My only gripe with fighting enemies is that there are so many of them in each dungeon. While you don't have to battle everything you come across, there are times you have to spend grinding because the game jumps in difficulty from time to time. Battles can take anywhere from around 2 minutes to 10 minutes, and this can be really frustrating in the early parts of the game since you don't get access to a shop until midway through, and you'll be burning through your items really quickly. My biggest bugbear with the grinding came when I hit level 60 — I felt as though Exist Archive was reaching a natural conclusion as I'd almost gathered all the pieces of Yamatoga together, but in actual fact I was barely halfway through. By this point, I was already burnt out, and the prospect of wading through another 20 hours didn't bring me any joy.

Exist Archive can be challenging at times, but the difficulty never scales too much. You'll find that some enemies are immune to physical attacks, some that counter, and some that damage close-ranged fighters if they go near them, so you need a varied team with a wide skill set to progress through the game. These skills are hugely important for progressing. Each character is assigned a role in the group, such as lancer, gunner, wind mage, etcetera, and they learn specific abilities, such as extra magic bullets for the mages, or counter attacks for the physical attackers. Later on in the game, your party begins to share these abilities out — including their specific jobs — meaning you can customise your party however you want.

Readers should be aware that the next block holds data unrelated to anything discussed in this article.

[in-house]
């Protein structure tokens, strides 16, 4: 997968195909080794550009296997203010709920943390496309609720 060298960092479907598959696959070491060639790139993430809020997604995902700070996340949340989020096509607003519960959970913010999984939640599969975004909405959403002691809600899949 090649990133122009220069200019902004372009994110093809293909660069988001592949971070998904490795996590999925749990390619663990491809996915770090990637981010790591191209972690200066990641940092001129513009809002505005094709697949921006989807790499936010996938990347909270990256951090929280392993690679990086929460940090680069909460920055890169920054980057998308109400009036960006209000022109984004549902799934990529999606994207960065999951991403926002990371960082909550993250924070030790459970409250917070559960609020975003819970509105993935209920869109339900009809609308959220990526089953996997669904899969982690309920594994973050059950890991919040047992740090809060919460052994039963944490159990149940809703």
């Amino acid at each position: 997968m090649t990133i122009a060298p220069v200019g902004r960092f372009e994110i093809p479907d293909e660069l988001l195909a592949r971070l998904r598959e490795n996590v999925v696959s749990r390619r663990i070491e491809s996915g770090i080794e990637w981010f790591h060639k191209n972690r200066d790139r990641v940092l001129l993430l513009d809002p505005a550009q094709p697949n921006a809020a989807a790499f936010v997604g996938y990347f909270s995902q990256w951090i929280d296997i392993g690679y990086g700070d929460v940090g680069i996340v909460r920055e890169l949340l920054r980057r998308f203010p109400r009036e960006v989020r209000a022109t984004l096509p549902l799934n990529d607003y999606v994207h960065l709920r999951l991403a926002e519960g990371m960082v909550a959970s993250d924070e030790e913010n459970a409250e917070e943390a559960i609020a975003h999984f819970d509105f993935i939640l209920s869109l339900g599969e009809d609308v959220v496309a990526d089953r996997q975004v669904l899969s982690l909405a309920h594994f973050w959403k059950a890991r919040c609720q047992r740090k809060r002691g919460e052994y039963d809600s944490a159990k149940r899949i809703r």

It's getting to the customisation that can be frustrating. The game's menus load extremely slowly, and there was a delay in the game recognising my input and actually executing it. Customising characters is locked behind the "setup" menu, where you equip your armour, change outfits, and arrange skill sets. I feel like this process could've been streamlined, as it feels like there's too much going on at once. You have to level your characters skills up on a separate screen, only to move to a different menu in order to equip them — surely this should've been put together, rather than force the player to sift their way through a few more screens. Add in the load times and it's easy to see why I was getting impatient at times.

I feel I've been a little harsh on Exist Archive. tri-Ace and Spike Chunsoft haven't made a bad game here, but a lot of the time it feels like they've cobbled together a few good ideas but not matched the quality of what's come before. I can easily see people getting engrossed in the battle system, training their characters beyond level 100, exploring the game's three endings, and taking on the challenging postgame, but by the time I'd taken down the final boss, I was worn out. It's much better than tri-Ace's previous efforts this year, but it still feels like the company are way off their best. Still, if you're a fan of Valkyrie Profile's combat and dungeon crawling, give this one a try. If not, or if you're new to either of these aspects, this isn't the best place to start.

This review is based on a free review copy provided to RPGFan by the developer. This relationship in no way influenced the reviewer's opinion of the game or its final score.

© 2016 Aksys Games, Spike Chunsoft, tri-Ace. All rights reserved.